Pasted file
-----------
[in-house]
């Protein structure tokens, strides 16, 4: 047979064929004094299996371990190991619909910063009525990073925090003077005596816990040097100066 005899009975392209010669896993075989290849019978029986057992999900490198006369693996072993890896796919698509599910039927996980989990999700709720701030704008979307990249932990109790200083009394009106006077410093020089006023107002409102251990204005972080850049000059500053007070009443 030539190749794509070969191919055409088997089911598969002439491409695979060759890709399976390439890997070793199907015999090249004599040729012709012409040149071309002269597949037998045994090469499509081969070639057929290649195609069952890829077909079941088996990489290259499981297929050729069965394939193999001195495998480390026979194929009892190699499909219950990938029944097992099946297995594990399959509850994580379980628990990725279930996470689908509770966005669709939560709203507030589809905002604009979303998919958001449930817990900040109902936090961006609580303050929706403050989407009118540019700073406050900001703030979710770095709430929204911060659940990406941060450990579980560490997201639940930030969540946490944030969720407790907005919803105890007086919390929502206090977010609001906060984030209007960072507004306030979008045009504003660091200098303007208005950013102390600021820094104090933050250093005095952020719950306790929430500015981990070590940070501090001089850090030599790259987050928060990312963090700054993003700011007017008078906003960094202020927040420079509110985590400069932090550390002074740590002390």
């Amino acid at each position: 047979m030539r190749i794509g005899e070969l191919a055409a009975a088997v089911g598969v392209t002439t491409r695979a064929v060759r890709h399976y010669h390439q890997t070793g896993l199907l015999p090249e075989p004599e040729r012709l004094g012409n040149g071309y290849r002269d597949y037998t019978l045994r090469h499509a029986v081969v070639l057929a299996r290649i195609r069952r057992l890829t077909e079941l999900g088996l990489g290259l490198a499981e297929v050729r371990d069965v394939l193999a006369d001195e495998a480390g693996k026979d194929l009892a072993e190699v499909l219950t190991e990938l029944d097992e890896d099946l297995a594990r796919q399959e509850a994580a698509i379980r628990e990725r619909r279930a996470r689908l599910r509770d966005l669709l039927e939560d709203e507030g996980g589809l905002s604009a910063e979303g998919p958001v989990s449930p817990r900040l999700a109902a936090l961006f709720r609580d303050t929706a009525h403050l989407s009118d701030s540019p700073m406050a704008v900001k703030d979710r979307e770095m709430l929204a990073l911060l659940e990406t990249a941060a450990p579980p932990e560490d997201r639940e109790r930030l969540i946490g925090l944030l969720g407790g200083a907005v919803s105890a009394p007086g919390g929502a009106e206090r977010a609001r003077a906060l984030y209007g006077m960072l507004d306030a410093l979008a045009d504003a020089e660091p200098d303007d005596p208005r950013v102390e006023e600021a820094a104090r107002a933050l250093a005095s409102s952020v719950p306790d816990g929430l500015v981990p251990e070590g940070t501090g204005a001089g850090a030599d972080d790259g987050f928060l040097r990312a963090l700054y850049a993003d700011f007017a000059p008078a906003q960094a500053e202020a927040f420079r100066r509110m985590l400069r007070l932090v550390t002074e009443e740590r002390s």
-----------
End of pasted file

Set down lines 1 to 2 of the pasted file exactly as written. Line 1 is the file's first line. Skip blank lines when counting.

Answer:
[in-house]
């Protein structure tokens, strides 16, 4: 047979064929004094299996371990190991619909910063009525990073925090003077005596816990040097100066 005899009975392209010669896993075989290849019978029986057992999900490198006369693996072993890896796919698509599910039927996980989990999700709720701030704008979307990249932990109790200083009394009106006077410093020089006023107002409102251990204005972080850049000059500053007070009443 030539190749794509070969191919055409088997089911598969002439491409695979060759890709399976390439890997070793199907015999090249004599040729012709012409040149071309002269597949037998045994090469499509081969070639057929290649195609069952890829077909079941088996990489290259499981297929050729069965394939193999001195495998480390026979194929009892190699499909219950990938029944097992099946297995594990399959509850994580379980628990990725279930996470689908509770966005669709939560709203507030589809905002604009979303998919958001449930817990900040109902936090961006609580303050929706403050989407009118540019700073406050900001703030979710770095709430929204911060659940990406941060450990579980560490997201639940930030969540946490944030969720407790907005919803105890007086919390929502206090977010609001906060984030209007960072507004306030979008045009504003660091200098303007208005950013102390600021820094104090933050250093005095952020719950306790929430500015981990070590940070501090001089850090030599790259987050928060990312963090700054993003700011007017008078906003960094202020927040420079509110985590400069932090550390002074740590002390």